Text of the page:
And I was happy to see “science and statistics” receive several pages :) A reasonably large number of students come into my first-year biology classes with no statistical knowledge (& sometimes no maths), which presents a few problems when they get into experimentation and data analysis. But even more importantly, students who’ve been exposed to experimental design & the concept of probability are better equipped to think critically about the multiplicity of pseudoscientific claims they’ll encounter over the years.

The final chapters of the book deal with people and science: ‘A love-hate relationship” begins by noting that while we use the outputs of science and technology on a daily basis, our human need for certainty doesn’t always sit well with the potential for change that is part of good science. What’s  more, science can challenge comfortable beliefs; it “asks people to see things as they are and not as they believe or feel them to be.” Jane then goes on to look at criticisms of science before dealing with the interplay between science, morals and ethics, using examples (the infamous Tuskegee study and our own ‘unfortunate experiment, among others) that should be good starting points for productive classroom discussion.

 ”A human endeavour” also offers these starters, covering misunderstandings about science, examples of using the scientific toolkit as a basis for making informed decisions (are cell phones implicated in cancer? does chelation therapy help ‘cure’ autism?), and highlighting some of the astounding achievements that science has made over the last few hundred years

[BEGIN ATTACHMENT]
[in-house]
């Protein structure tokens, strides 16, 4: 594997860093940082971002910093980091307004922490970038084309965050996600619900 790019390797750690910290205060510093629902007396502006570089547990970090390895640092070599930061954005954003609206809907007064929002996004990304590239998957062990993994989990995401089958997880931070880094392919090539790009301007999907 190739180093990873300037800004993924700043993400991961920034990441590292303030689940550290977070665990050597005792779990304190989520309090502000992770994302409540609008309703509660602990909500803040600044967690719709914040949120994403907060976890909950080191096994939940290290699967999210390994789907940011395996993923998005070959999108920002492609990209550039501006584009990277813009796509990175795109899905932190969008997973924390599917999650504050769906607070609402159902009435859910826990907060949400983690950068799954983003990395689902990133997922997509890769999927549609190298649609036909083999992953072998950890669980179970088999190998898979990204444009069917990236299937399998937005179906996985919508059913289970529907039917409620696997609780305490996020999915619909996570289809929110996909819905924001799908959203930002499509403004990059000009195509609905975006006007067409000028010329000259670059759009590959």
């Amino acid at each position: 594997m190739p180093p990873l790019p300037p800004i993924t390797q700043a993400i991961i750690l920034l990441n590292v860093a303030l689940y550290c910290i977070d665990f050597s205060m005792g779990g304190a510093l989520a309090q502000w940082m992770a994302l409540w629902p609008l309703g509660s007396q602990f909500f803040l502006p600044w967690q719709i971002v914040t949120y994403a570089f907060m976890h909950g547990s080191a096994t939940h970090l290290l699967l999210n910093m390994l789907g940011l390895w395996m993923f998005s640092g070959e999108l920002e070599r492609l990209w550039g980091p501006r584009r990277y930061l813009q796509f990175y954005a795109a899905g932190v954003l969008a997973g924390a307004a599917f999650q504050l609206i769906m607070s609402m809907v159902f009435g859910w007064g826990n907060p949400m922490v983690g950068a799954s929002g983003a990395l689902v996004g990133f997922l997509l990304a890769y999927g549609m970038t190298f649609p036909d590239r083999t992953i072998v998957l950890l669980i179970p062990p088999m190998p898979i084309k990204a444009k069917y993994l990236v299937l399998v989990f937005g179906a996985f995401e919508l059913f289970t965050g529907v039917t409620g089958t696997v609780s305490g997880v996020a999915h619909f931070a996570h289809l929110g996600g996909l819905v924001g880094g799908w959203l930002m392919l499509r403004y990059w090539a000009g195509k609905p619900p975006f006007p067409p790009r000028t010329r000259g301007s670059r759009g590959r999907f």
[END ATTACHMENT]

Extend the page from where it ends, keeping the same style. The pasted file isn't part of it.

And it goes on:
Jane’s hope for her book is that it will help “to communicate… both the excitement and the uncertainty of the human endeavour that is science.” I think it succeeds :)

Jane Young (2010) The Uncertainty of it all: understanding the nature of science. Triple Helix Resources Ltd

bats and exam questions Alison Campbell Nov 15

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The third question in last year’s Schol Bio paper was about bats – specifically, the ecology, behaviour, and evolution of New Zealand’s only two extant native land mammals, the lesser short-tailed bat & the long-tailed bat (Mystacina tuberculata & Chalinolobus tuberculata respectively).

The long-tailed bat is a relatively new immigrant, arriving from Australia ‘just’ a million years ago or thereabouts. It’s a ‘typical’ bat, catching food (mozzies, moths & beetles) on the wing. The short-tailed bat, on the other hand, has been here at least 35 million years, with its ancestor arriving from what is now Queensland. M.tuberculata lives in dense forests and, the examiner tells us,

… are unusual bats because although they are capable of rapid, darting flight they, unlike their Australian ancestors, spend a lot of time on the forest floor searching for food. The ability to fold their wings and use them as legs allows them to scurry along the ground. Their diet consists of insects and other small invertebrates, as well as pollen, fruits and nectar of flowering plants. They are the main natural pollinator of the ground-dwelling wood rose plant. The short-tailed bat has sometimes been described ecologically as doing the job of mice.

(Remember, you can expect quite a lot of background information with some questions – make sure that you read it carefully and use it in your answers. This particular question was accompanied by quite a lot of data, from a 2006 paper by Colin O’Donnell and colleagues Jennifer Christie & Warren Simpson – and the examiner expressed some concern that many students didn’t make adequate use of all this.)